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Refinance Apps Up 203 Percent After Fed Move to Buy Mortgage Debt, Securities

The volume of refinance applications skyrocketed in the week ending November 28, 2008, according to the Mortgage Bankers Association's (MBA's) ""Weekly Mortgage Applications Survey"":http://www.mbaa.org/NewsandMedia/PressCenter/66599.htm released yesterday. The Refinance Index increased 203.3 percent from the previous week, to 3802.8, MBA said. The association attributed the surge to declining mortgage rates as a result of the ""Federal Reserve's plan"":http://dsnews.comindex.php/home/news_story/2225 to buy mortgage-backed securities (MBS) and debt of the government-sponsored enterprises (GSEs) - Fannie Mae, Freddie Mac, and the 12 Federal Home Loan Banks.
MBA's Market Composite Index, a measure of total mortgage loan application volume, was also up for the week. This index reached 857.7, an increase of 112.1 percent from 404.4 one week earlier. The refinance share of mortgage activity increased to 69.1 percent of total applications from 49.3 percent the previous week. The adjustable-rate mortgage (ARM) share of activity decreased to 1.4 percent from 3.0 percent of total applications in the previous week, MBA said.
""Many borrowers missed an opportunity to take advantage when rates dropped sharply for a brief period when the GSEs were placed under conservatorship,"" said Orawin Velz, AVP of Economic Forecasting at MBA. ""When rates plummeted following the Fed's announcement that it would buy GSE debt and MBS, many of those on the sidelines decided to quickly jump in and take advantage of lower rates before they began to rebound.""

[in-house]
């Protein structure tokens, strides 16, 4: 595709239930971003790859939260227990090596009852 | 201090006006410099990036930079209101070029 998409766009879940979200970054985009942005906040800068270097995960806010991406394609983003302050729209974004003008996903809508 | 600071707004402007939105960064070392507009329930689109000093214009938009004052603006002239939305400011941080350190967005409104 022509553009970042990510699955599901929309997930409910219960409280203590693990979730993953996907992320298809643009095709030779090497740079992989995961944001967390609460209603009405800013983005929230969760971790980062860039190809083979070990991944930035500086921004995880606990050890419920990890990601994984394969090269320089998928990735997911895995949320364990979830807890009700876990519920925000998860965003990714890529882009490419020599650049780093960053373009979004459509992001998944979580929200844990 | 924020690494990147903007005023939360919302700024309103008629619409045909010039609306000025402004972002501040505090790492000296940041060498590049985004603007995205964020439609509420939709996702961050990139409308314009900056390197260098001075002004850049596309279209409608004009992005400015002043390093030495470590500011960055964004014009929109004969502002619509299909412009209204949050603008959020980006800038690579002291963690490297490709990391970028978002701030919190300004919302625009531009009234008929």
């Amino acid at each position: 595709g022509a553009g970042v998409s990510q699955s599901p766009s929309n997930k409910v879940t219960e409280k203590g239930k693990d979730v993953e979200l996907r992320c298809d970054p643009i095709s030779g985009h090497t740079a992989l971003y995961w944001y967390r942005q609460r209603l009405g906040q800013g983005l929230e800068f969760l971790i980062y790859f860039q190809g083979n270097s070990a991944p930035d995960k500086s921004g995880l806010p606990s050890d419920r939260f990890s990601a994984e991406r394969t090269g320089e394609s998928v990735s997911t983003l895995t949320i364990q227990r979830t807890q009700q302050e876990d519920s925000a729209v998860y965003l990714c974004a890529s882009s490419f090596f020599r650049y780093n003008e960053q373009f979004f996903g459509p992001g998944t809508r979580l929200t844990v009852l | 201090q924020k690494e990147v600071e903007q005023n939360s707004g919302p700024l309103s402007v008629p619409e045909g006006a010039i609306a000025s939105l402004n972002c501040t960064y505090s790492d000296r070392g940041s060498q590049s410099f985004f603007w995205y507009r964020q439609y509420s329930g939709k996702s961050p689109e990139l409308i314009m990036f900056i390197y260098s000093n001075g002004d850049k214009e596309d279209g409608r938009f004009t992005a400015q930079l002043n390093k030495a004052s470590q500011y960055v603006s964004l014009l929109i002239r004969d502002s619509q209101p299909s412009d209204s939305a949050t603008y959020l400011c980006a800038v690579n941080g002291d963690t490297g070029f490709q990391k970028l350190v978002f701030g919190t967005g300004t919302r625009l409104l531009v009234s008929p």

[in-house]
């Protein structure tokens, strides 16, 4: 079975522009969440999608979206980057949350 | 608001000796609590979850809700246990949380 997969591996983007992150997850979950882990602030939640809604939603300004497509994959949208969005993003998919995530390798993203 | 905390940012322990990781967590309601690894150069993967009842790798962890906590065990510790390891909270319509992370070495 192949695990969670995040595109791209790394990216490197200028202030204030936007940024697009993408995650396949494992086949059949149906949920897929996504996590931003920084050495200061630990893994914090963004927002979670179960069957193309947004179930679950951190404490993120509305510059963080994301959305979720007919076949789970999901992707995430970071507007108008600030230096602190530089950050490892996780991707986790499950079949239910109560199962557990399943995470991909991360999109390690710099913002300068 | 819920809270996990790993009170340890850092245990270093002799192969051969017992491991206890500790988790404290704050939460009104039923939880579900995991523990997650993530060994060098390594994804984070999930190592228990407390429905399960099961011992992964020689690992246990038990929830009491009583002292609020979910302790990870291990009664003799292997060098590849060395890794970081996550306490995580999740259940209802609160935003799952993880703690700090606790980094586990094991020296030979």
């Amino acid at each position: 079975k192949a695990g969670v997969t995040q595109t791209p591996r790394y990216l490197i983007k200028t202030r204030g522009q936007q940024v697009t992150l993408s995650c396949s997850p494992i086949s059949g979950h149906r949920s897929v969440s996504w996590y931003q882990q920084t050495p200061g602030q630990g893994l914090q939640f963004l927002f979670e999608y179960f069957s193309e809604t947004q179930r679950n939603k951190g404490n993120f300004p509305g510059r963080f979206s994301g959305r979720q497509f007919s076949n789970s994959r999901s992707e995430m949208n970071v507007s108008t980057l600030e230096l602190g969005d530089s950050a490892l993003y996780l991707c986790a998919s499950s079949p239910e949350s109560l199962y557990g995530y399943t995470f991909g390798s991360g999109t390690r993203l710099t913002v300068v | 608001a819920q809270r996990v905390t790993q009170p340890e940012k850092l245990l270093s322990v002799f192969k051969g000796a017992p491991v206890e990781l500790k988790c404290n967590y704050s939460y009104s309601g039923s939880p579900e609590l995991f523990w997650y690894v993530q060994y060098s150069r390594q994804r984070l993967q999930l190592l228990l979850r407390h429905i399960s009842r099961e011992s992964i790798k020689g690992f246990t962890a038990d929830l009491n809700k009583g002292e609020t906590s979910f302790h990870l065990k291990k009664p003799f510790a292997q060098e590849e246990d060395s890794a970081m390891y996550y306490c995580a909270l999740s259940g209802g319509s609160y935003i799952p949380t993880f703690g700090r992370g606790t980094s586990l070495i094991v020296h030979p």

According to the MBA's weekly study, the average contract interest rate for 30-year fixed-rate mortgages (FRMs) decreased to 5.47 percent from 5.99 percent. For 15-year FRMs, the average rate dropped to 5.13 percent from 5.78 percent. The average interest rate for one-year ARMs decreased to 6.61 percent from 6.87 percent, MBA said.
Freddie Mac released its ""Primary Mortgage Market Survey"":http://www.freddiemac.com/dlink/html/PMMS/display/PMMSOutputWk.jspxweek=49&ending=20081204 today, which also tracks weekly mortgage rates, and it showed similar declines. For the week ending December 3, 2008, Freddie Mac reported that the 30-year FRM averaged 5.53 percent, down from the prior week when it averaged 5.97 percent. Last year at this time, the 30-year FRM averaged 5.96 percent, according to the GSEs data. The 30-year FRM has not been lower since January 24, 2008, when it was 5.48 percent, Freddie Mac said.
The 15-year FRM this week averaged 5.33 percent, down from the week before when it averaged 5.74 percent, according to Freddie Mac's study. A year ago at this time, the 15-year FRM averaged 5.65 percent, and has not been lower since March 20, 2008, when it was 5.27 percent, the company said.
""After Federal Reserve actions to increase liquidity in the mortgage market, interest rates for fixed-rate mortgages took a dive,"" said Frank Nothaft, Freddie Mac VP and chief economist. ""This week's decline was the largest since the week of November 27, 1981, and 30-year FRM rates are now almost a full percentage point lower since the last week in October, 2008.""

About Author: Carrie Bay

Carrie Bay is a freelance writer for DS News and its sister publication MReport. She served as online editor for DSNews.com from 2008 through 2011. Prior to joining DS News and the Five Star organization, she managed public relations, marketing, and media relations initiatives for several B2B companies in the financial services, technology, and telecommunications industries. She also wrote for retail and nonprofit organizations upon graduating from Texas A&M University with degrees in journalism and English.
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